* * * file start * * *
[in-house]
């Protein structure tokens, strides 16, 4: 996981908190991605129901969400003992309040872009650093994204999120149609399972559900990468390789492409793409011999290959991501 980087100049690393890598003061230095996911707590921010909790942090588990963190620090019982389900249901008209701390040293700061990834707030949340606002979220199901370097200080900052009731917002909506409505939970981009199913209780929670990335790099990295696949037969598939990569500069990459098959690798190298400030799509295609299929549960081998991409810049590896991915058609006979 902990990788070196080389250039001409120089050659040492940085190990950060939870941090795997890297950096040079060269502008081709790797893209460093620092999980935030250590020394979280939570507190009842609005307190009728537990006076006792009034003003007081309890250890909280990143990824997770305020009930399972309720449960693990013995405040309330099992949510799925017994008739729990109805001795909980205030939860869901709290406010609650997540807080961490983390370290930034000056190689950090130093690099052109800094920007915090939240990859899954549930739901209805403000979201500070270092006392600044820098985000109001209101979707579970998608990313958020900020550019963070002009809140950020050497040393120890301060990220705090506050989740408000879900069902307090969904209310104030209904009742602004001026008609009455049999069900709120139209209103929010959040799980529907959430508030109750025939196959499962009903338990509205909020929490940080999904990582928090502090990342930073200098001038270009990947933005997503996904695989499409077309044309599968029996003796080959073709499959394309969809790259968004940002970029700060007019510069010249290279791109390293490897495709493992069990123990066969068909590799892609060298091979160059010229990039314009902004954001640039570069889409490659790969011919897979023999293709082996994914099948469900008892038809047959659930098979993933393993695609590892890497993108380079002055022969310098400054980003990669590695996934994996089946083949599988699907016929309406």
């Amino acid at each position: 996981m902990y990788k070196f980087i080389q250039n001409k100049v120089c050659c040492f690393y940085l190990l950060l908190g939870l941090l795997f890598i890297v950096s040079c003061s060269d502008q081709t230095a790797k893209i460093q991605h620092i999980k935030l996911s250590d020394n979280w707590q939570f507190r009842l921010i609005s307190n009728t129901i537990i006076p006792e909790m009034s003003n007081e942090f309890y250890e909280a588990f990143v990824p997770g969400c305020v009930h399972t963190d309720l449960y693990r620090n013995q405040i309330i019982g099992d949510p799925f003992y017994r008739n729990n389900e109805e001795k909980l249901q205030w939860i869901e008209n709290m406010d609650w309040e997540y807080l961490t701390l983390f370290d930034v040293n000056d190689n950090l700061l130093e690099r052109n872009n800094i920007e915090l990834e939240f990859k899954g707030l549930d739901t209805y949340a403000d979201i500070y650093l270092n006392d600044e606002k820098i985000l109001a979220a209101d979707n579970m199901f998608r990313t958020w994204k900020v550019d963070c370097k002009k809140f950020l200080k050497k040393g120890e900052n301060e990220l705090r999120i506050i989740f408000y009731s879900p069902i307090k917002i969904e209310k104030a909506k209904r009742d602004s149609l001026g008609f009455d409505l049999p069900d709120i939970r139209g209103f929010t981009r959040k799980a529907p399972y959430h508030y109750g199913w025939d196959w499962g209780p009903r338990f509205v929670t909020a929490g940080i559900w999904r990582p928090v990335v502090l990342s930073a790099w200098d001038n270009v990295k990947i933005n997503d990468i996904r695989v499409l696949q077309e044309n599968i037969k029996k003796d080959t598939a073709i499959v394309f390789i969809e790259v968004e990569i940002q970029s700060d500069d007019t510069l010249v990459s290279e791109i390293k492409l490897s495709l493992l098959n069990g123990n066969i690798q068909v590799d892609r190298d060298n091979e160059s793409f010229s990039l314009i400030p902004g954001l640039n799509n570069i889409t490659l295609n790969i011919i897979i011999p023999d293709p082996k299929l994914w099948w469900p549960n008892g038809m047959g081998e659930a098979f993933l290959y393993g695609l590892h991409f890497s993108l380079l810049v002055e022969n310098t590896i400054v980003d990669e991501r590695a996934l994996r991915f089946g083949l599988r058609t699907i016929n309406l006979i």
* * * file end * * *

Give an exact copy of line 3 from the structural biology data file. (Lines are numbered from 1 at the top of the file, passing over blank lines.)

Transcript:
């Amino acid at each position: 996981m902990y990788k070196f980087i080389q250039n001409k100049v120089c050659c040492f690393y940085l190990l950060l908190g939870l941090l795997f890598i890297v950096s040079c003061s060269d502008q081709t230095a790797k893209i460093q991605h620092i999980k935030l996911s250590d020394n979280w707590q939570f507190r009842l921010i609005s307190n009728t129901i537990i006076p006792e909790m009034s003003n007081e942090f309890y250890e909280a588990f990143v990824p997770g969400c305020v009930h399972t963190d309720l449960y693990r620090n013995q405040i309330i019982g099992d949510p799925f003992y017994r008739n729990n389900e109805e001795k909980l249901q205030w939860i869901e008209n709290m406010d609650w309040e997540y807080l961490t701390l983390f370290d930034v040293n000056d190689n950090l700061l130093e690099r052109n872009n800094i920007e915090l990834e939240f990859k899954g707030l549930d739901t209805y949340a403000d979201i500070y650093l270092n006392d600044e606002k820098i985000l109001a979220a209101d979707n579970m199901f998608r990313t958020w994204k900020v550019d963070c370097k002009k809140f950020l200080k050497k040393g120890e900052n301060e990220l705090r999120i506050i989740f408000y009731s879900p069902i307090k917002i969904e209310k104030a909506k209904r009742d602004s149609l001026g008609f009455d409505l049999p069900d709120i939970r139209g209103f929010t981009r959040k799980a529907p399972y959430h508030y109750g199913w025939d196959w499962g209780p009903r338990f509205v929670t909020a929490g940080i559900w999904r990582p928090v990335v502090l990342s930073a790099w200098d001038n270009v990295k990947i933005n997503d990468i996904r695989v499409l696949q077309e044309n599968i037969k029996k003796d080959t598939a073709i499959v394309f390789i969809e790259v968004e990569i940002q970029s700060d500069d007019t510069l010249v990459s290279e791109i390293k492409l490897s495709l493992l098959n069990g123990n066969i690798q068909v590799d892609r190298d060298n091979e160059s793409f010229s990039l314009i400030p902004g954001l640039n799509n570069i889409t490659l295609n790969i011919i897979i011999p023999d293709p082996k299929l994914w099948w469900p549960n008892g038809m047959g081998e659930a098979f993933l290959y393993g695609l590892h991409f890497s993108l380079l810049v002055e022969n310098t590896i400054v980003d990669e991501r590695a996934l994996r991915f089946g083949l599988r058609t699907i016929n309406l006979i």